15/09/2007 - report - photos

Participants: Tom Brennan, Rachel Grindlay, James Yorston

After a late night, we slept in a little since I figured it wouldn't be a particularly long day. I assumed that since we didn't have far to go, the only issue would be whether or not we could find the pass up on to the tops.

We set off up the hill at about 10am, and made our way across to where a pass looked most likely. I had heard that it was exposed, and that was just about it. I led up the first obstacle, a short climb on good holds. I scouted around for the route up to the next level, a choice between a step around a very exposed corner and across a narrow ledge, or up an awkward slot. I called the others up, pulled the packs up, and we headed for the slot. James did a beached whale at the top of the slot and went scouting up further. After some exploration he thought it would keep going, so dropped down the rope for us again. A couple more abortive attempts followed before James found a possible route up to the top. We started to climb up to join him.

Rachel: "Do you think I should throw my pack across to the ledge?" Tom: "No" Rachel: "I think it looks alright" Tom "O..K.." Rachel: [as the pack rolls off the ledge, over another cliff 10m below, and continues to crash over cliffs until it is out of sight] "Crap!"

At this point I figured we had three options. We press on without lunch or Rachel's gear and come back tomorrow to find it, we all bail and try and find the pack, or I abseil down and look for it and then prussik back up. We chose the third. I abseiled down James' 60m rope and luckily spotted the pack just below the first climb. It didn't take me too long to get back up, even prussiking, as it was much the same route.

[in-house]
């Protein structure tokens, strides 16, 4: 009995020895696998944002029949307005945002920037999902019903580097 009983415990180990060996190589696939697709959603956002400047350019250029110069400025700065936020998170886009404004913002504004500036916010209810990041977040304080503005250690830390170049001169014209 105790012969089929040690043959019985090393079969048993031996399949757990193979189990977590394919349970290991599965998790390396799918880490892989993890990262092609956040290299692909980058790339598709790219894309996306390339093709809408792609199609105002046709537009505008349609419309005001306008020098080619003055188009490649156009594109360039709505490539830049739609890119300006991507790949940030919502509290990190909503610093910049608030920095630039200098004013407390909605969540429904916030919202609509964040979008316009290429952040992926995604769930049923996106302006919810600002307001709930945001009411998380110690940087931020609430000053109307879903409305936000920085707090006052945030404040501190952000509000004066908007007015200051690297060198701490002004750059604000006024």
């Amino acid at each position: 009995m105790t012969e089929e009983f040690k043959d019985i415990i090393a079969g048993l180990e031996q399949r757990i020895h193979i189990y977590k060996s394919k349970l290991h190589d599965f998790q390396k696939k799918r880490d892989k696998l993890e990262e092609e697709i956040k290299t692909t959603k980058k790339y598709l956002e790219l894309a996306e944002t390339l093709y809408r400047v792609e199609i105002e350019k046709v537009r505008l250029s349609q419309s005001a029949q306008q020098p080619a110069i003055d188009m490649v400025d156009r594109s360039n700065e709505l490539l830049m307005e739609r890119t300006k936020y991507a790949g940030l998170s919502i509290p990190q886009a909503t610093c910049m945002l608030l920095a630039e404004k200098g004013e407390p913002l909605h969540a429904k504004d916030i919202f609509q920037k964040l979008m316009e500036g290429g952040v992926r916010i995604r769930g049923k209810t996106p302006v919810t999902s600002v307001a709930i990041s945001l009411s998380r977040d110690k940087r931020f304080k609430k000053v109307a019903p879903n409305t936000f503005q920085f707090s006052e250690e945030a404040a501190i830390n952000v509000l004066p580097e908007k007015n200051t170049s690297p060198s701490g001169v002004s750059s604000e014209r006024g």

James led the last pitch to the top, which was a pretty nasty piece of work and an impressive lead, and then we were at the bottom of the top cliff line. From there we walked around under the cliffs and into the creek valley. A pad led up through some more cliff lines, although I wasn't sure whether we should be going up or staying down. At an outcrop we stopped for lunch and assessed our options. The main choice was between going up to the ridge and dropping into the creek high up, or heading back down and dropping into the creek near the bottom, possibly missing out on some canyon. What little I knew of the canyon suggested it would be at the bottom, and the fact that it was already after 2pm meant that we didn't really have time to go up any further. So back down we went, traversed under the cliffs, and dropped into the creek.

It was not much walking until we reached the first drop, which I recognised from photos. So I was pretty happy we were in the right place. A short walk brought us to the next drop, a classic canyon abseil. A two stage drop through a hole under chockstones, down a winding, dark chute to a deep chamber. Unfortunately the canyon seemed to end not far past there, with an abseil out into space. How wrong I was! After I had thrown the ropes, I looked over the edge to find that the entire area we were standing on was undercut, and there was a perfectly vertical 30m drop into another chamber. Amazing!

One final long drop brought us to the end, just as the sun was setting on the cliffs above. Unfortunately we still had a way to descend back to the river, and another line of cliffs barred our way. We abseiled quickly, but the light was now fading. We had a slow rock hop down the bouldery creek and it was difficult to see by the time we reached the river. A short walk back to the car and it was time for a fire and some port. Well, after we collected some wood, it was time for the fire and port and cheese and biccies and marshmallows and ...

An excellent day of canyoning.